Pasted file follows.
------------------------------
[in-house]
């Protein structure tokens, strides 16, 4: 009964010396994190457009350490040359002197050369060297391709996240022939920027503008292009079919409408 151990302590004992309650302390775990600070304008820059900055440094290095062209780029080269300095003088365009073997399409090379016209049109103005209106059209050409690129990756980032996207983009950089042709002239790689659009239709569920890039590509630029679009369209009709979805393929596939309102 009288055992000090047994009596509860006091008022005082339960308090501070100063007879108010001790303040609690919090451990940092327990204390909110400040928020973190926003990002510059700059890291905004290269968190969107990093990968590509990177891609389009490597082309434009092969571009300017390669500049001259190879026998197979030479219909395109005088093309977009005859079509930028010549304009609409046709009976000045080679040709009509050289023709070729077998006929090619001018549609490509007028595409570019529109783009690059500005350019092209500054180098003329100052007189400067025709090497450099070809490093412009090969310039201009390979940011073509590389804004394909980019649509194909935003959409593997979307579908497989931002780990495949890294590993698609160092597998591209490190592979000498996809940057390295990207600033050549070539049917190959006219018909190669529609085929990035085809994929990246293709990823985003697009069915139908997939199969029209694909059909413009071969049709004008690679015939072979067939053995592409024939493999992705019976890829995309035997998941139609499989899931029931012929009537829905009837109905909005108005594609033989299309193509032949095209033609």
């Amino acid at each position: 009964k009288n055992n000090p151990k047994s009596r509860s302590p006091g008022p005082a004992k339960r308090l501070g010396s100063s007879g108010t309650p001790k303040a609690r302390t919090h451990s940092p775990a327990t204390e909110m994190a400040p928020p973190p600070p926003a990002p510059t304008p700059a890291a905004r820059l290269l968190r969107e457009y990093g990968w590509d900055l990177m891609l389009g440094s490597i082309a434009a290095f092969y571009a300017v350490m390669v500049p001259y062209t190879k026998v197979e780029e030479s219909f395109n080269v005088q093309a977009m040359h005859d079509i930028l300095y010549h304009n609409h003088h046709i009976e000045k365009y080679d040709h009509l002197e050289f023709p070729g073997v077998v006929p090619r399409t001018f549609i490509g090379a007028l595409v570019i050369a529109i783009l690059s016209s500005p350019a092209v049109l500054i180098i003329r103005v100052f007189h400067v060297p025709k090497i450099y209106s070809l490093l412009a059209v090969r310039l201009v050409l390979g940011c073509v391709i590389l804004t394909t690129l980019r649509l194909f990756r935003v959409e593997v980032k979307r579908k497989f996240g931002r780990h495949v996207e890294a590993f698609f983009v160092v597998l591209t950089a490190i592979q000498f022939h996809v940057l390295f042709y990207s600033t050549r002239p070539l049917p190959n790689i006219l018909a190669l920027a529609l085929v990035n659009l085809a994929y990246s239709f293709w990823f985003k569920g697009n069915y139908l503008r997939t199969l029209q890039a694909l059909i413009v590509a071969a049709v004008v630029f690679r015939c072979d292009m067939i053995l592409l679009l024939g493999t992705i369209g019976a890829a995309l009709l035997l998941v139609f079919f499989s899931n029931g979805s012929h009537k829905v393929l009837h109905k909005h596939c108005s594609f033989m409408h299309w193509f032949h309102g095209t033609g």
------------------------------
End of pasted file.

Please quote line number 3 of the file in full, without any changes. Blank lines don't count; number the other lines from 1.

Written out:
């Amino acid at each position: 009964k009288n055992n000090p151990k047994s009596r509860s302590p006091g008022p005082a004992k339960r308090l501070g010396s100063s007879g108010t309650p001790k303040a609690r302390t919090h451990s940092p775990a327990t204390e909110m994190a400040p928020p973190p600070p926003a990002p510059t304008p700059a890291a905004r820059l290269l968190r969107e457009y990093g990968w590509d900055l990177m891609l389009g440094s490597i082309a434009a290095f092969y571009a300017v350490m390669v500049p001259y062209t190879k026998v197979e780029e030479s219909f395109n080269v005088q093309a977009m040359h005859d079509i930028l300095y010549h304009n609409h003088h046709i009976e000045k365009y080679d040709h009509l002197e050289f023709p070729g073997v077998v006929p090619r399409t001018f549609i490509g090379a007028l595409v570019i050369a529109i783009l690059s016209s500005p350019a092209v049109l500054i180098i003329r103005v100052f007189h400067v060297p025709k090497i450099y209106s070809l490093l412009a059209v090969r310039l201009v050409l390979g940011c073509v391709i590389l804004t394909t690129l980019r649509l194909f990756r935003v959409e593997v980032k979307r579908k497989f996240g931002r780990h495949v996207e890294a590993f698609f983009v160092v597998l591209t950089a490190i592979q000498f022939h996809v940057l390295f042709y990207s600033t050549r002239p070539l049917p190959n790689i006219l018909a190669l920027a529609l085929v990035n659009l085809a994929y990246s239709f293709w990823f985003k569920g697009n069915y139908l503008r997939t199969l029209q890039a694909l059909i413009v590509a071969a049709v004008v630029f690679r015939c072979d292009m067939i053995l592409l679009l024939g493999t992705i369209g019976a890829a995309l009709l035997l998941v139609f079919f499989s899931n029931g979805s012929h009537k829905v393929l009837h109905k909005h596939c108005s594609f033989m409408h299309w193509f032949h309102g095209t033609g």